Jump to ContentJump to Main Navigation
Metaphor and Moral Experience$
Users without a subscription are not able to see the full content.

A. E. Denham

Print publication date: 2000

Print ISBN-13: 9780198240105

Published to Oxford Scholarship Online: October 2011

DOI: 10.1093/acprof:oso/9780198240105.001.0001

Show Summary Details
Page of

PRINTED FROM OXFORD SCHOLARSHIP ONLINE (oxford.universitypressscholarship.com). (c) Copyright Oxford University Press, 2021. All Rights Reserved. An individual user may print out a PDF of a single chapter of a monograph in OSO for personal use. date: 16 January 2021

Converging on Values: Cognition and Sentiment

Converging on Values: Cognition and Sentiment

(p.98) 4 Converging on Values: Cognition and Sentiment
Metaphor and Moral Experience

A. E. Denham

Oxford University Press

This chapter reconsiders the intuitive conception of truth which any account of ‘qualified judgements’ and ‘suitable subjects’ will have to subserve. There are many alternative conceptions of truth; philosophers have characterised it variously in terms of correspondence, coherence, conventional warrant, and idealised assertibility. A minimalist conception of truth is not committed to any constitutive account of the truth-predicate as it applies to any and every discourse, but is rather satisfied to assign minimal content to the idea of ‘truth-in-general’. At least two approaches to this minimalist conception may be distinguished. The first denies that truth is, strictly speaking, a property at all, while the second — known as a ‘minimalist’ approach — allows that any predicate which coincides in normative force with warranted assertibility while yet being potentially divergent from it in extension deserves the title of a truth-predicate.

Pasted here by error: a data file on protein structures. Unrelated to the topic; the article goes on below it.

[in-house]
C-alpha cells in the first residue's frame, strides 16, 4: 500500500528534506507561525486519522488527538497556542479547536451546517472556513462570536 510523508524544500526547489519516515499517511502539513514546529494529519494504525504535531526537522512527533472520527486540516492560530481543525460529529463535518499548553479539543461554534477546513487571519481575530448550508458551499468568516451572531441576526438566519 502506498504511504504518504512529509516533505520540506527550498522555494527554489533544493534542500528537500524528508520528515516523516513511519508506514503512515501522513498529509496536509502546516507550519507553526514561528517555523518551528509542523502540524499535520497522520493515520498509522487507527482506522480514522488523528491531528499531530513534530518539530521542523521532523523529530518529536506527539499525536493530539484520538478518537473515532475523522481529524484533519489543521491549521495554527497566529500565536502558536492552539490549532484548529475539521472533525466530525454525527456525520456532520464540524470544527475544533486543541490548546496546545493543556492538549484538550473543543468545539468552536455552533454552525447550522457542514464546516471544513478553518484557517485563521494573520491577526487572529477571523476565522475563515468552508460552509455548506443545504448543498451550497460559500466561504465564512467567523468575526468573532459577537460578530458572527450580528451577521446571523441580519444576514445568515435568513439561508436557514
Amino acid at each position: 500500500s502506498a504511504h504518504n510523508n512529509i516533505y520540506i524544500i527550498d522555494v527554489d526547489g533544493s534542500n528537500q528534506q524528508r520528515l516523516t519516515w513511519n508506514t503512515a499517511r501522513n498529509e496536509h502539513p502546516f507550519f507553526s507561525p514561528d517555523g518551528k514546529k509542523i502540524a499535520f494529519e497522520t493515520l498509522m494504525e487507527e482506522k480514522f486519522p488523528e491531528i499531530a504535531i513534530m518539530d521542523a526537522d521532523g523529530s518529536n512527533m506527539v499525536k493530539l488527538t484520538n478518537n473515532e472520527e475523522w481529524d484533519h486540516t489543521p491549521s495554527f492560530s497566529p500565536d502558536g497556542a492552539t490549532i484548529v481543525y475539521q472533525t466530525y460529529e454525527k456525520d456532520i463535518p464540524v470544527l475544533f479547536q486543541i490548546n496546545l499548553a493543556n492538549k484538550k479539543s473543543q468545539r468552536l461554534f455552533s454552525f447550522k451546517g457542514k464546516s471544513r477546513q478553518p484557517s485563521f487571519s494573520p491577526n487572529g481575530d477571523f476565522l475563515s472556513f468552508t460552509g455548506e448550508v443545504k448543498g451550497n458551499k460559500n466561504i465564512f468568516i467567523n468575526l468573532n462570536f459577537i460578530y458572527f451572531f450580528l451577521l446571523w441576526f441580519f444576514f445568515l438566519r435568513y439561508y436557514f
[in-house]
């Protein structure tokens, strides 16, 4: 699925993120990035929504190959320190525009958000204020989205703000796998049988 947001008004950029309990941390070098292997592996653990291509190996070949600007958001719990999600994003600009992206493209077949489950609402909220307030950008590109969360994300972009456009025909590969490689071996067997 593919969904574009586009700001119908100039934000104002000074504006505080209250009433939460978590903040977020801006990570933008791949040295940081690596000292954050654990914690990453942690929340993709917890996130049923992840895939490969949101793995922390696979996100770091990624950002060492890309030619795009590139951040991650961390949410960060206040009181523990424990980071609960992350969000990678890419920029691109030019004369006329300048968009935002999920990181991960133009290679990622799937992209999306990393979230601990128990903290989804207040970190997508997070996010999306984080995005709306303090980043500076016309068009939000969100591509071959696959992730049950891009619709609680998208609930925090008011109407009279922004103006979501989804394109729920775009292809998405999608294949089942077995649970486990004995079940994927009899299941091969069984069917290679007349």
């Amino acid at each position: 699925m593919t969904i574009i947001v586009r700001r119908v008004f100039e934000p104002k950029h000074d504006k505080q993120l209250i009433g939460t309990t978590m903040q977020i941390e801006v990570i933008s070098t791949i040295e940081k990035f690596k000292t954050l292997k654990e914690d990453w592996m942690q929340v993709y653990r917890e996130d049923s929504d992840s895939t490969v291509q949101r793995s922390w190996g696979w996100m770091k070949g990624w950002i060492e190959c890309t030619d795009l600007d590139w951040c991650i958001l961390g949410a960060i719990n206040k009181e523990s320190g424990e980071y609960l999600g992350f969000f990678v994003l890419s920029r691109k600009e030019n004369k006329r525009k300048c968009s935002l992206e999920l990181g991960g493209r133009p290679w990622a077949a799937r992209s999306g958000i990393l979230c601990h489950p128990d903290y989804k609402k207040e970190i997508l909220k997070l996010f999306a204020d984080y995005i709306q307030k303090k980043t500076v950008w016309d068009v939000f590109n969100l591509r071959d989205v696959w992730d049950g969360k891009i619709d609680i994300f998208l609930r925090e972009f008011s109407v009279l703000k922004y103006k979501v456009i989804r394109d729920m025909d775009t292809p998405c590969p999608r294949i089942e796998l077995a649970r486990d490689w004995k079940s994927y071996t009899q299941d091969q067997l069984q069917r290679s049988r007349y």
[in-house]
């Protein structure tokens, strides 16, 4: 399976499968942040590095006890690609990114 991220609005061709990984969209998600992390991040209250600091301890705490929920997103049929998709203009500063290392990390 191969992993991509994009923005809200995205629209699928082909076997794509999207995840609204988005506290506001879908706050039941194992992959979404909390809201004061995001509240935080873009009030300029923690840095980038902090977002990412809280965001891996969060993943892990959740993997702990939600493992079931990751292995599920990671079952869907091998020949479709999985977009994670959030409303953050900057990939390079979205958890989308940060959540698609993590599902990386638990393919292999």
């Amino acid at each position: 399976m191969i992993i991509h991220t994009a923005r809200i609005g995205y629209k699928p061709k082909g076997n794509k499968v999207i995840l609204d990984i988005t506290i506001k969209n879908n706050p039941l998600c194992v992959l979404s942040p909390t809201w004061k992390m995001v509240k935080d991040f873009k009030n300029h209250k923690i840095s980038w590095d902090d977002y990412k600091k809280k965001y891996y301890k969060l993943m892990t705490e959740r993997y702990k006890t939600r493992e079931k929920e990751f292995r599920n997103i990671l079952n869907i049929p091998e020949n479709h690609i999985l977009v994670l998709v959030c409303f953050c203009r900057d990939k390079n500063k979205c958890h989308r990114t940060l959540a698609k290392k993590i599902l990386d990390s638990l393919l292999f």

Keywords:   truth, minimal truth, truth-predicate, moral values, cognition, sentiment, moral judgements, moral discourse, Cognitive Command

Oxford Scholarship Online requires a subscription or purchase to access the full text of books within the service. Public users can however freely search the site and view the abstracts and keywords for each book and chapter.

Please, subscribe or login to access full text content.

If you think you should have access to this title, please contact your librarian.

To troubleshoot, please check our FAQs , and if you can't find the answer there, please contact us .